Traditional ways of life entails posting letters, navigating with a printed map, recording a favourite TV episode on a video recorder have all become things of the past. Owing to the increasing tendency towards using digitalised technology and the internet conventional ways of life is changing, reveals a new study.
Researchers who surveyed 3,000 British adults found that calling the cinema to check film times was top of the list of dying activities.
AdvertisementPrinting photographs is also no more prevalent as more and more number of people are now resorting to store images on computers, often sharing them online through social networking sites.
Smart phones have almost made telephone directories and address books redundant, the researchers say. Internet access has reduced the need to go into banks and many people now shop online instead of on the high street.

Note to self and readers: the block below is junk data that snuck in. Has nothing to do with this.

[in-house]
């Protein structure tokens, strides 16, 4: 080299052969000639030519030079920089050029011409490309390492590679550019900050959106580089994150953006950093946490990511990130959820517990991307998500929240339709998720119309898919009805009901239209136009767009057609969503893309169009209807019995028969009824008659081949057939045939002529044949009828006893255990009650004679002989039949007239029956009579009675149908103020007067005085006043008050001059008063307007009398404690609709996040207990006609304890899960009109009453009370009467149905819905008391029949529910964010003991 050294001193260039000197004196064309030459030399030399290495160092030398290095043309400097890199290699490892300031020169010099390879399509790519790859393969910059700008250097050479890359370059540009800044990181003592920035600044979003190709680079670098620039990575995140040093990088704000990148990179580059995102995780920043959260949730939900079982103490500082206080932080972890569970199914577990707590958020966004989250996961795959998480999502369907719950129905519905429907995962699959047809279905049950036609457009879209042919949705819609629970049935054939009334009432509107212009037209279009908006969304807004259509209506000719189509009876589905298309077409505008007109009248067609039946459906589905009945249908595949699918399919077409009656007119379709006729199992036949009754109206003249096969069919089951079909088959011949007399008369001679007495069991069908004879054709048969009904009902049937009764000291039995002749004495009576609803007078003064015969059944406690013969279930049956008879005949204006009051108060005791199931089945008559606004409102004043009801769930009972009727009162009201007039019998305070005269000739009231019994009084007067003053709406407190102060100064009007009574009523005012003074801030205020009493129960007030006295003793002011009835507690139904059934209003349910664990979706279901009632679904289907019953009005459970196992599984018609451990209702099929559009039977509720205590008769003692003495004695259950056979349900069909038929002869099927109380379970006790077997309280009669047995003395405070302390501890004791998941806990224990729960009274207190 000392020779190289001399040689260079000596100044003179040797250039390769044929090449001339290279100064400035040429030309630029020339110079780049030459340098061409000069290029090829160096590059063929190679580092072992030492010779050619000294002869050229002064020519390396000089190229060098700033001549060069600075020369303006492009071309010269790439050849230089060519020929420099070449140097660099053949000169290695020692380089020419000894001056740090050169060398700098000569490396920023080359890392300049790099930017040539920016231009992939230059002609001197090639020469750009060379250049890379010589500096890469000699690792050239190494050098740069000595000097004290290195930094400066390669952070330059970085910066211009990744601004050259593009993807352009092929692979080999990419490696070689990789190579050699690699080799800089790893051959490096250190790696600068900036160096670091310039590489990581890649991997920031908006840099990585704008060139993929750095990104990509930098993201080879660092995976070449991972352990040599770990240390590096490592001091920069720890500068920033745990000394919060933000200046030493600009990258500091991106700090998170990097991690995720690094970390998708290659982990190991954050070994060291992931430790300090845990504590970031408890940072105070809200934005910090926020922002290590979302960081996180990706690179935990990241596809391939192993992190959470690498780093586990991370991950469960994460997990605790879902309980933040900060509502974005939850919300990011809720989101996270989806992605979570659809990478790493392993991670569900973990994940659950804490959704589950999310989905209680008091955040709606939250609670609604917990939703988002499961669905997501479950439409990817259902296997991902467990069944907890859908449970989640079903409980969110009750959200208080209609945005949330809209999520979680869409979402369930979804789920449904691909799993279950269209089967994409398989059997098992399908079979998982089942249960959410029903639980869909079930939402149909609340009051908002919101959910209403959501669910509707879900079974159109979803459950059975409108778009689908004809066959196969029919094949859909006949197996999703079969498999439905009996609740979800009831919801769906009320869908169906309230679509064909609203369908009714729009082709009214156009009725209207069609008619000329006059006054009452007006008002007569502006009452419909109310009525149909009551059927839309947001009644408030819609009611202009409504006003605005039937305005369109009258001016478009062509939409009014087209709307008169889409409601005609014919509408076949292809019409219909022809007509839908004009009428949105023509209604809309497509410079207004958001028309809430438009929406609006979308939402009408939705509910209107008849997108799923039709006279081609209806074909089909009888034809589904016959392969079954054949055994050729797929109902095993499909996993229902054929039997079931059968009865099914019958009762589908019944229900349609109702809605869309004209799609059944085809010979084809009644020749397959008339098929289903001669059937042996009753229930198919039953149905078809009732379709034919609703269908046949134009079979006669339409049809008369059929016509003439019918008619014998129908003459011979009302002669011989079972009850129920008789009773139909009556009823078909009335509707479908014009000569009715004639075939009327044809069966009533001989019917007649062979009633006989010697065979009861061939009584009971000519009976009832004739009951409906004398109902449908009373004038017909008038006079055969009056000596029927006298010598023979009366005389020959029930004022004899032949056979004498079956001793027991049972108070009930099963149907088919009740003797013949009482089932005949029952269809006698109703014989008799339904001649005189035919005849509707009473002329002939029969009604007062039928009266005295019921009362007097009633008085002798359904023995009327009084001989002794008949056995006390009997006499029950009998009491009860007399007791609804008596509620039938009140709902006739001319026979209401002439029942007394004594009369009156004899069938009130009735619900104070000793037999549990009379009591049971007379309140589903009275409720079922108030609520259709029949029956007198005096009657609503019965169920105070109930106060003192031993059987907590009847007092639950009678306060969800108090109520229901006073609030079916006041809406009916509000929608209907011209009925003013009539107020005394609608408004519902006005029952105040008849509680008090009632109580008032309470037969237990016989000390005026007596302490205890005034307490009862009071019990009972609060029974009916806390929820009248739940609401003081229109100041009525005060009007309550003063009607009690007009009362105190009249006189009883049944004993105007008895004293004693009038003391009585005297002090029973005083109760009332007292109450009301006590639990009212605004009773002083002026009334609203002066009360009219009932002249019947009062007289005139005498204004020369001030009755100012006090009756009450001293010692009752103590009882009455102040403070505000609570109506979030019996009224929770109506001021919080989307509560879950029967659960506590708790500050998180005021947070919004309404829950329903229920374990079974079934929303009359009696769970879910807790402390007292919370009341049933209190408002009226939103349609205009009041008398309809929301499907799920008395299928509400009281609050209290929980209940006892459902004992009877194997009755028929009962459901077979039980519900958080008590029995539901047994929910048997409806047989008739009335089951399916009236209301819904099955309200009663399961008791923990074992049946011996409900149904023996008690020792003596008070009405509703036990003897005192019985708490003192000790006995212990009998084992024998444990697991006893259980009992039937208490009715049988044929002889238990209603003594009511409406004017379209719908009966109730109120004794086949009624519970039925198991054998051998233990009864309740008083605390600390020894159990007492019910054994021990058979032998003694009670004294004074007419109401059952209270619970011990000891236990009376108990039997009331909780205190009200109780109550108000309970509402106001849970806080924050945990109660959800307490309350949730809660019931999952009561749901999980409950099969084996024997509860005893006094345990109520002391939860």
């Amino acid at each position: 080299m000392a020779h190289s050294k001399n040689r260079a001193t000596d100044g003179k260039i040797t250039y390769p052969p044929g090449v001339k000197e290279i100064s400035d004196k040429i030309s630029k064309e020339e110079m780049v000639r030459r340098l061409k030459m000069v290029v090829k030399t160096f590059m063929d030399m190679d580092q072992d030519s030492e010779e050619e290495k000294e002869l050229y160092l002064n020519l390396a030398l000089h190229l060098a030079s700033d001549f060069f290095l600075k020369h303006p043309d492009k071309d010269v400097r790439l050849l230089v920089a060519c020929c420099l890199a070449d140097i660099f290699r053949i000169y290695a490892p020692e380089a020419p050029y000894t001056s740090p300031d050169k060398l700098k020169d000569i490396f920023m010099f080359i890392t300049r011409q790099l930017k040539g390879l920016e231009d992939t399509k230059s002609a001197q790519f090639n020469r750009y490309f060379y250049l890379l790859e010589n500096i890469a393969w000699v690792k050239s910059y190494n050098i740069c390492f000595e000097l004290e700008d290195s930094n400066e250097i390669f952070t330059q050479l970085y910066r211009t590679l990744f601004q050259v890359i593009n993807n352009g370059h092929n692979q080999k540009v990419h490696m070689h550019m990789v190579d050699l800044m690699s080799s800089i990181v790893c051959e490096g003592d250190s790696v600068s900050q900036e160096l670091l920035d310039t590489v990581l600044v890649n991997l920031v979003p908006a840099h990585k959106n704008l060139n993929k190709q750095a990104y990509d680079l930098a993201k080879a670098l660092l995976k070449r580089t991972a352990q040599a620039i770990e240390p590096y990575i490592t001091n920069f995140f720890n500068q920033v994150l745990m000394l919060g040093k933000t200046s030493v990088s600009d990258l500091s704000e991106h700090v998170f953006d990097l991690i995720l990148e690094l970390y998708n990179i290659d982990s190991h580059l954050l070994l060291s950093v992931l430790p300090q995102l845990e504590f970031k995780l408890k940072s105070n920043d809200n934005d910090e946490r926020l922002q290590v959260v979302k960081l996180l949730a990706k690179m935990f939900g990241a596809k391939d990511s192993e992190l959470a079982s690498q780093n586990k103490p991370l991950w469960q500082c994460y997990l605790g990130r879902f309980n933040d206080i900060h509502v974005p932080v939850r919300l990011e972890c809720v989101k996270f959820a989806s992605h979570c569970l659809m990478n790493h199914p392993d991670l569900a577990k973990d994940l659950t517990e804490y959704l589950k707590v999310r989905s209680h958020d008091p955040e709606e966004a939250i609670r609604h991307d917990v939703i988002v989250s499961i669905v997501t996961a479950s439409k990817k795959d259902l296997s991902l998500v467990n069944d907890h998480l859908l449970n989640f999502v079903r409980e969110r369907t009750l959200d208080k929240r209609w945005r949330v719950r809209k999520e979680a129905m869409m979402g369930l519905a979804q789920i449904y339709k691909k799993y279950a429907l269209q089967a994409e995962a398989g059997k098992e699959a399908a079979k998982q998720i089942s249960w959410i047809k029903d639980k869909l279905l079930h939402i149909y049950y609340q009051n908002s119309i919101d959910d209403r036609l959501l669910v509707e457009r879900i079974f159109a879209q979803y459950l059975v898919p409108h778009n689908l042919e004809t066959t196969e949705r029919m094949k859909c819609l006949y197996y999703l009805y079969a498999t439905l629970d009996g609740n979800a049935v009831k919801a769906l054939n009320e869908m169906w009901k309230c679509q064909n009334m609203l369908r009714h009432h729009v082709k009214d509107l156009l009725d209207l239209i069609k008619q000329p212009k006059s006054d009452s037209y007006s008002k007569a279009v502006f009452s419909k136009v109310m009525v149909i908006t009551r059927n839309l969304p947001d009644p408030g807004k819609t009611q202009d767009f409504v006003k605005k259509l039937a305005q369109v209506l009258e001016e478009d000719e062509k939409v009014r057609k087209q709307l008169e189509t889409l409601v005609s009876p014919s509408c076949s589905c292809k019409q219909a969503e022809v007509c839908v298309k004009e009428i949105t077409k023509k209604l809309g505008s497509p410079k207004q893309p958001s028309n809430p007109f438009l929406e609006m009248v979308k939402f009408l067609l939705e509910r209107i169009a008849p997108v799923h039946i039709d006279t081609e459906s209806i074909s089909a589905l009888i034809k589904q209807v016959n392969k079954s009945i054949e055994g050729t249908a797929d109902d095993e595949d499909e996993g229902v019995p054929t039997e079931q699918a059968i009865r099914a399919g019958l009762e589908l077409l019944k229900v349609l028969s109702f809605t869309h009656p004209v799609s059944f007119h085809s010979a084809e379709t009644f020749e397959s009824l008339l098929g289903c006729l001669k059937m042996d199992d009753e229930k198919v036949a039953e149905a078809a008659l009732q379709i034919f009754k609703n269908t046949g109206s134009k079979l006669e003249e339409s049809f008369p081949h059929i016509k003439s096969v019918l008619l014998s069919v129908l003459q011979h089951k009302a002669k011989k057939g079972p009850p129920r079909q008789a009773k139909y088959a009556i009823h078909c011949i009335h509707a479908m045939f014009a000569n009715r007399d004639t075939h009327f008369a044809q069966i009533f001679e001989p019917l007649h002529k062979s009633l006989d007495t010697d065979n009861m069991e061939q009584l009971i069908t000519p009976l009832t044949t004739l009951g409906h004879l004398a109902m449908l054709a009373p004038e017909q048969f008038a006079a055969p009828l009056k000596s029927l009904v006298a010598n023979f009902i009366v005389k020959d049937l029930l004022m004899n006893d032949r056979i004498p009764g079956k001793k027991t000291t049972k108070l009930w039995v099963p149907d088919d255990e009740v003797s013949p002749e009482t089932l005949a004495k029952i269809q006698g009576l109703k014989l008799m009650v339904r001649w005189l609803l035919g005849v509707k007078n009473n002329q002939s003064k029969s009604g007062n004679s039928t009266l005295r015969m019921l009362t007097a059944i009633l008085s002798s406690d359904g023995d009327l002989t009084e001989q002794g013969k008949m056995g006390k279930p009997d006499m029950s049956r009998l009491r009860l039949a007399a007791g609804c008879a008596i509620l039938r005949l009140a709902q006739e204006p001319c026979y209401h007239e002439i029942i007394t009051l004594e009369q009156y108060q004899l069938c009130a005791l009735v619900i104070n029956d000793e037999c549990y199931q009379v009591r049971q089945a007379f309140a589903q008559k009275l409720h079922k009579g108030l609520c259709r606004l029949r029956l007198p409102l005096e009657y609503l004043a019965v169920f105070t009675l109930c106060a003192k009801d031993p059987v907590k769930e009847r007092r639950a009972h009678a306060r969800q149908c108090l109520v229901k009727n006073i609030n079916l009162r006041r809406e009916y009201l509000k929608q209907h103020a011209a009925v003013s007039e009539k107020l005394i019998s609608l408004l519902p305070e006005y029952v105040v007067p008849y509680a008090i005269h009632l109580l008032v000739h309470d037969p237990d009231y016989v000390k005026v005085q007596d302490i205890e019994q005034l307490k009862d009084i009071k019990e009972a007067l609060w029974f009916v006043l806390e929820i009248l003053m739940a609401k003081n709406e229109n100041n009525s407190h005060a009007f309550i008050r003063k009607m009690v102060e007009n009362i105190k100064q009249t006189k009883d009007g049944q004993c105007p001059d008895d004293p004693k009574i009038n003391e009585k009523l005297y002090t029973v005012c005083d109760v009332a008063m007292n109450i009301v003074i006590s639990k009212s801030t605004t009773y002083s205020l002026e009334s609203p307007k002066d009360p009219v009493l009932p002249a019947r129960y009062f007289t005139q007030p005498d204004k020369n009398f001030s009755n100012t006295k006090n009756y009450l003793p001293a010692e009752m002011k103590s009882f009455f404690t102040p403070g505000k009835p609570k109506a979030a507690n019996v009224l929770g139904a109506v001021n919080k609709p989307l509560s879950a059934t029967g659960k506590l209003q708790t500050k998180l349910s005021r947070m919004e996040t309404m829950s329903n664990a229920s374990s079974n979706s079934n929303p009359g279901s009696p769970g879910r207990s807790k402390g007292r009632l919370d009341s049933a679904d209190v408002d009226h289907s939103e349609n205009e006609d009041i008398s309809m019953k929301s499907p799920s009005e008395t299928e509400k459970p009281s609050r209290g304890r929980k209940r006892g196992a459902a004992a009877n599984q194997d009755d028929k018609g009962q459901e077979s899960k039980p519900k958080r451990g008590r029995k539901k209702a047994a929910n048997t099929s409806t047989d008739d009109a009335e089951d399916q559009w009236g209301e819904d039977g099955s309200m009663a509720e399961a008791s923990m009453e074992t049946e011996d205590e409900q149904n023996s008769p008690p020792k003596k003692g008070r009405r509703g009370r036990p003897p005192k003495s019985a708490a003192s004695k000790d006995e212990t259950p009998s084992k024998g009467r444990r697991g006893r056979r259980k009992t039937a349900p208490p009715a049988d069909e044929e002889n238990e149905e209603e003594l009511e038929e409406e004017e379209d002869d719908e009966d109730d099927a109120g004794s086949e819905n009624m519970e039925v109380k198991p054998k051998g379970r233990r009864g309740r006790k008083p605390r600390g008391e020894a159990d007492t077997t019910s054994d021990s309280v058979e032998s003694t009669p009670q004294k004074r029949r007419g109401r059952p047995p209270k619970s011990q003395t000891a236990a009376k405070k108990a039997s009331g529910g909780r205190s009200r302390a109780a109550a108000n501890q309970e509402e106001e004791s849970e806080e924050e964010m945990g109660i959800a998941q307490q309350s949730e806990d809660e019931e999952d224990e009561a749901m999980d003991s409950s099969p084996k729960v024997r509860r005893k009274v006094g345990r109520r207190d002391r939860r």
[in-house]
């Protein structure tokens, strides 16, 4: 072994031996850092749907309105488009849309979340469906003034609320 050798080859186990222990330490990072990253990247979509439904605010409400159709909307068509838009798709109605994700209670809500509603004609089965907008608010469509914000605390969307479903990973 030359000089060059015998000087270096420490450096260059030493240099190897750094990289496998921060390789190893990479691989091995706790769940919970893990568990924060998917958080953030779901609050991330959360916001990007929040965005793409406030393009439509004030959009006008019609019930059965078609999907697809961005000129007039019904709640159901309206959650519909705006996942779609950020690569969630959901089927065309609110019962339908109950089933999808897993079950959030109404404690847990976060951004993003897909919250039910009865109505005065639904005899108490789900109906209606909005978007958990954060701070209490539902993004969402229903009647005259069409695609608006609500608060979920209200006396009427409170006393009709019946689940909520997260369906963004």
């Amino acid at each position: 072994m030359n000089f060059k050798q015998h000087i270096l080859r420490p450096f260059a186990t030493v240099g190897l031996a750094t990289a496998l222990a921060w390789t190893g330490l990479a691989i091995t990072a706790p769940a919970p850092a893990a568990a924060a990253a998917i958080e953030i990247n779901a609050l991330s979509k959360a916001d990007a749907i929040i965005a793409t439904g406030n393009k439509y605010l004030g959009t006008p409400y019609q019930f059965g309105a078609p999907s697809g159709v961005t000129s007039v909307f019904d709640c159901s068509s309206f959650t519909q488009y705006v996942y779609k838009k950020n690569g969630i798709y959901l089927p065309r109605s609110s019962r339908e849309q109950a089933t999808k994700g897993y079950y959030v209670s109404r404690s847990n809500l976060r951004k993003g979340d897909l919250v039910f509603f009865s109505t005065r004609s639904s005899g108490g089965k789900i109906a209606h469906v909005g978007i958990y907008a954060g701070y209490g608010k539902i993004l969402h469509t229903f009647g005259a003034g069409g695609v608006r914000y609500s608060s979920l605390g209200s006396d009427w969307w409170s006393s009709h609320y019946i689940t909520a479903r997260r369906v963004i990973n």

Meanwhile, travel agents are also on the verge of becoming an endangered species, as holidaymakers browse the web to find the cheapest flights and best packages themselves.
The survey found that one in five people admitted that they are now never out of reach of an internet device, such as a smart phone, computer or laptop.
Since the mid 1990s the use of personal gizmos and gadgets of all kinds has simply increased. The study divulged that the average Briton now has more than four computing devices in their home, which is more than double the number they owned just 10 years back.
The research revealed that these changes have had a radical impact on our lives as more than three in four questioned said they relied heavily on technology every day.
But as digital cameras and emails have substituted printing photos and posting letters, it appears that many people are actually glad to see them sent off down memory lane.
Six in 10 people said that they thought their lives had been enriched by new technology and 75 per cent were convinced that technology saved them at least two hours per week in running errands.
"These findings show that Brits are using technology to replace many of our traditional ways of life, as we move to a more digital world," the Daily Express quoted Claire Galbois-Alcaix, of online back-up specialists mozy.co.uk, which commissioned the research, as saying.